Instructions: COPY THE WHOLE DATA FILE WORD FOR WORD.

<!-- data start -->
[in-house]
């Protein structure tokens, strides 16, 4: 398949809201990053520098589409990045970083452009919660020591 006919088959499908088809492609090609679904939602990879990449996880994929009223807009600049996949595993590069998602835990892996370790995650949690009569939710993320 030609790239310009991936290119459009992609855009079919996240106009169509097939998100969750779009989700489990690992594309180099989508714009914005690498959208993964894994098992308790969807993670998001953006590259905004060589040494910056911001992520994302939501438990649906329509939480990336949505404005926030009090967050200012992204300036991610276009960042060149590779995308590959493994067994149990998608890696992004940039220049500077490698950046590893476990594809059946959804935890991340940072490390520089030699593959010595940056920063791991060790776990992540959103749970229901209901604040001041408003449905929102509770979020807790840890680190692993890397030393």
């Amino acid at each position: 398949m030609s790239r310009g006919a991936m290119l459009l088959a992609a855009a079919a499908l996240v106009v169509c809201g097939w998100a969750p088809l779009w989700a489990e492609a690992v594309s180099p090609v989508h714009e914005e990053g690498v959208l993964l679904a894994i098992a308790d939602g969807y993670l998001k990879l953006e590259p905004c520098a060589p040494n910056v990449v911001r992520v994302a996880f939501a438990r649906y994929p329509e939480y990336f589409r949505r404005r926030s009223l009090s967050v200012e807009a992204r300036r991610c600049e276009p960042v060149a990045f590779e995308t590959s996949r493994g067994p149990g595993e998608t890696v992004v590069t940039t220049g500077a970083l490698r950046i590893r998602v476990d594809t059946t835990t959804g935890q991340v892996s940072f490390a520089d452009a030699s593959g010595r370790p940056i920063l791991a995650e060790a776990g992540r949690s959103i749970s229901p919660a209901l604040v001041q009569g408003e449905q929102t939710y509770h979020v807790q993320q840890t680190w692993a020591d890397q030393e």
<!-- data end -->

[in-house]
């Protein structure tokens, strides 16, 4: 398949809201990053520098589409990045970083452009919660020591 006919088959499908088809492609090609679904939602990879990449996880994929009223807009600049996949595993590069998602835990892996370790995650949690009569939710993320 030609790239310009991936290119459009992609855009079919996240106009169509097939998100969750779009989700489990690992594309180099989508714009914005690498959208993964894994098992308790969807993670998001953006590259905004060589040494910056911001992520994302939501438990649906329509939480990336949505404005926030009090967050200012992204300036991610276009960042060149590779995308590959493994067994149990998608890696992004940039220049500077490698950046590893476990594809059946959804935890991340940072490390520089030699593959010595940056920063791991060790776990992540959103749970229901209901604040001041408003449905929102509770979020807790840890680190692993890397030393």
């Amino acid at each position: 398949m030609s790239r310009g006919a991936m290119l459009l088959a992609a855009a079919a499908l996240v106009v169509c809201g097939w998100a969750p088809l779009w989700a489990e492609a690992v594309s180099p090609v989508h714009e914005e990053g690498v959208l993964l679904a894994i098992a308790d939602g969807y993670l998001k990879l953006e590259p905004c520098a060589p040494n910056v990449v911001r992520v994302a996880f939501a438990r649906y994929p329509e939480y990336f589409r949505r404005r926030s009223l009090s967050v200012e807009a992204r300036r991610c600049e276009p960042v060149a990045f590779e995308t590959s996949r493994g067994p149990g595993e998608t890696v992004v590069t940039t220049g500077a970083l490698r950046i590893r998602v476990d594809t059946t835990t959804g935890q991340v892996s940072f490390a520089d452009a030699s593959g010595r370790p940056i920063l791991a995650e060790a776990g992540r949690s959103i749970s229901p919660a209901l604040v001041q009569g408003e449905q929102t939710y509770h979020v807790q993320q840890t680190w692993a020591d890397q030393e």